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Sunday, November 7, 2010

How Groupthink Brought A $400 Million Edifice

New Building Only Option Considered
Groupthink Shut Out Alternate Visions For School District

Opinion/News Analysis
What started out as an idea to increase academic achievement at Emeryville schools morphed instead into a strange insistence by the polity that an expensive new building must be erected.  The culture became permeated with groupthink after critical thinking was purged from supportive committees by the school board and the city council.
Is this really the best way?
As a consequence, the recently passed campaign for Measure J, the school rebuild bond, progressed just how the hired political consulting firm said it would.  From the opening salvos of city-wide push polling with its hidden agenda meant to sway voters to the final stubbing out of oppositional voices by the cancelling of freewheeling public forums called "living room conversations" along with the purging of alternative voices from official committees; the only idea taken into consideration was the building of a $120 million new school edifice (nearly $400 million with interest).  All fell into line and dissent was effectively quashed.  And that was the intent, right from the start.

How about something different?
The whole idea that a new school building is the best way to increase student academic achievement, accepted carte blanche by the elite, was never challenged because contrary voices were not allowed on any of the committees that were set up ostensibly to investigate this dubious premise.  The enablers never saw fit to question the official 'wisdom'.  Other voices, were they allowed to flourish, might  have argued a different vision be considered; a vision that, as it turns out is supported by a majority of educators.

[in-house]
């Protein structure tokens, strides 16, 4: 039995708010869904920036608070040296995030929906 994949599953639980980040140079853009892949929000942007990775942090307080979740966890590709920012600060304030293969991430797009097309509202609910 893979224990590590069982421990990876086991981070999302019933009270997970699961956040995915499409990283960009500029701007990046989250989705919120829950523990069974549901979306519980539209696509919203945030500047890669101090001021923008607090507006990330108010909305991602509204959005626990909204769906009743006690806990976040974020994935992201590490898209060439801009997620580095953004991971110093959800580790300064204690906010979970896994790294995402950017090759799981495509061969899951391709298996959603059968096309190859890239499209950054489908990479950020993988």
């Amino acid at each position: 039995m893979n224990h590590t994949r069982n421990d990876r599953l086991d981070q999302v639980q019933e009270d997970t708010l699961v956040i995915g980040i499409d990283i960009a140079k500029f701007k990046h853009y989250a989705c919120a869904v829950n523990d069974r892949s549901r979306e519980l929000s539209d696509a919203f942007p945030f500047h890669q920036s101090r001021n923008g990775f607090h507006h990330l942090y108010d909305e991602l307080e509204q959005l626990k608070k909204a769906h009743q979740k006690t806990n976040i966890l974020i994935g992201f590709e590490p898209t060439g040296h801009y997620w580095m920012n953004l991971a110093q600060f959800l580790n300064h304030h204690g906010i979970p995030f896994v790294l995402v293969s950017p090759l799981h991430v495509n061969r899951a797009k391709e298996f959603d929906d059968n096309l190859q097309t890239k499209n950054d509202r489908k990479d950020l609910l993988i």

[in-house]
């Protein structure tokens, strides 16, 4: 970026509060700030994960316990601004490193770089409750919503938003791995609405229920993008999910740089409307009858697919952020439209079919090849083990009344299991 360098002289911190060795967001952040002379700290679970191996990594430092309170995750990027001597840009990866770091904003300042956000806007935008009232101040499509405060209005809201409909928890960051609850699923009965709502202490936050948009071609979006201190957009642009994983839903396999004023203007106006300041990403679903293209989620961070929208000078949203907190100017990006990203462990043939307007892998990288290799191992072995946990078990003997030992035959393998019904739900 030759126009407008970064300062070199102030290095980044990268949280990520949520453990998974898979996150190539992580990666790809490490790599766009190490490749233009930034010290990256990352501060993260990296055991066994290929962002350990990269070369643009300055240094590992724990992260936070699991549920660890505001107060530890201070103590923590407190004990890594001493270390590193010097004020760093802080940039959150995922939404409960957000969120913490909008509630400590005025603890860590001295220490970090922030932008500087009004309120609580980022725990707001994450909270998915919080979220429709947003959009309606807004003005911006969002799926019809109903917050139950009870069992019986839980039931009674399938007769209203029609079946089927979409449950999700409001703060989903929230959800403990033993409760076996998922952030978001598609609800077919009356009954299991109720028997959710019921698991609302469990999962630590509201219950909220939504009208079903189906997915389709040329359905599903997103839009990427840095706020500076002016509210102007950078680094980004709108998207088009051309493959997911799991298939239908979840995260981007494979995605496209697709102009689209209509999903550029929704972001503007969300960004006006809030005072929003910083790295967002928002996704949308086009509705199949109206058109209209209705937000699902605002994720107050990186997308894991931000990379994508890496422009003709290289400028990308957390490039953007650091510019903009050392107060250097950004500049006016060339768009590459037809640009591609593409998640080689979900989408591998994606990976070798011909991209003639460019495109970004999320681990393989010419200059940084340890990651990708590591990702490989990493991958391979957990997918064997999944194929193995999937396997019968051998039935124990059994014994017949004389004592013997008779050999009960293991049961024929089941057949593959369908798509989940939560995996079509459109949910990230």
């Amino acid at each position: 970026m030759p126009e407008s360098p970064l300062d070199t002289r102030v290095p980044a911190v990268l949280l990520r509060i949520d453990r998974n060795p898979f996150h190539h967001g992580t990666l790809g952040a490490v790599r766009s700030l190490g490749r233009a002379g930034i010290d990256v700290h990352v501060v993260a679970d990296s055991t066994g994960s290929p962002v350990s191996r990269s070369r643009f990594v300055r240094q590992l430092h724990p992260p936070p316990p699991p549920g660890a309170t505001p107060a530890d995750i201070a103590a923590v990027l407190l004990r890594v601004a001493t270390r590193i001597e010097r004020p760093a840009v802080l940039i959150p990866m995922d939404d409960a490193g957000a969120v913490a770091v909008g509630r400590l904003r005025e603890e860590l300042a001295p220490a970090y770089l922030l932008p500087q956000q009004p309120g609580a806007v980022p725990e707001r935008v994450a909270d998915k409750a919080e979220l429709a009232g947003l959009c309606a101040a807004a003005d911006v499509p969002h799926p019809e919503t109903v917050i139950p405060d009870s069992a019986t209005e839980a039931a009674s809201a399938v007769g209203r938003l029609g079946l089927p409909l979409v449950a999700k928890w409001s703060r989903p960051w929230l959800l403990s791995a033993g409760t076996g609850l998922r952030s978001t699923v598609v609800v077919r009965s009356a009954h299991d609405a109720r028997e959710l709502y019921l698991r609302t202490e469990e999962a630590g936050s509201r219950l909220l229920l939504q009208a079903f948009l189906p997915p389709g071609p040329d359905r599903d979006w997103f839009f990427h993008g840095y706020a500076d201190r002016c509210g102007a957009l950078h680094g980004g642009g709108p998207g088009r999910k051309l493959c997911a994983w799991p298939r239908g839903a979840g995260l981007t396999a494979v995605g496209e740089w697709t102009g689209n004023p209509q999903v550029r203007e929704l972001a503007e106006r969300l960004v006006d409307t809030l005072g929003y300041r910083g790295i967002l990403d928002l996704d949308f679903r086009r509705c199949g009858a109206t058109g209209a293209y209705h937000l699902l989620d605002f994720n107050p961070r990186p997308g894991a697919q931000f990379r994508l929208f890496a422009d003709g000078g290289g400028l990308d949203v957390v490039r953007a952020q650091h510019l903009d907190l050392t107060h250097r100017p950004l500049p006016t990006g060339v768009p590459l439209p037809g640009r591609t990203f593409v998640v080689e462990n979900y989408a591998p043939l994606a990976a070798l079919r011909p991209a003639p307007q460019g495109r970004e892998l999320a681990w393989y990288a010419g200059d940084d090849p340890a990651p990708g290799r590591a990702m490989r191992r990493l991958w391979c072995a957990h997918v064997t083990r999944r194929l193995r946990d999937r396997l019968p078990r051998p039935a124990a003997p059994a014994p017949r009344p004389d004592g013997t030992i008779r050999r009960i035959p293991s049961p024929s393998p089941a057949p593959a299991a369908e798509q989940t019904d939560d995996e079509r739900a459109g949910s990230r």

Real Academic Achievement:
Small Class Size & Higher Pay For Teachers
In the academic community, as it turns out, there is no consensus on this Emeryville steamroller idea that it takes a new building to produce good academic results for students.  On the contrary, most educators outside Emeryville say it's small class sizes that brings higher academic student achievement.  Teachers are almost unanimous about this.  Many also point to the need for quality teachers and higher teacher pay is a proven way to attract better teachers.  Many academicians will say new buildings may help increase student performance somewhat but pale when compared to making smaller class sizes and hiring better teachers.

Center Of Community Life committee meeting
Those that might have asked if the emperor has clothes and question the inevitable new school building project were never able to point out the plethora of other school districts getting by with much older school buildings than the 1962 Emery High.  One only needs to look to Berkeley High School, built in 1901 (added onto in subsequent years including a large add on in 1964) and doing a far better job educating its students than Emery.   In fact the Berkeley High campus was recently designated a historic district by the National Register of Historic Places, something Emery High School is not eligible for because it's too new.  It is an inconvenient fact that many school districts across the United States are educating their children in much older schools than Emery and that they have exceptionally high academic student achievement.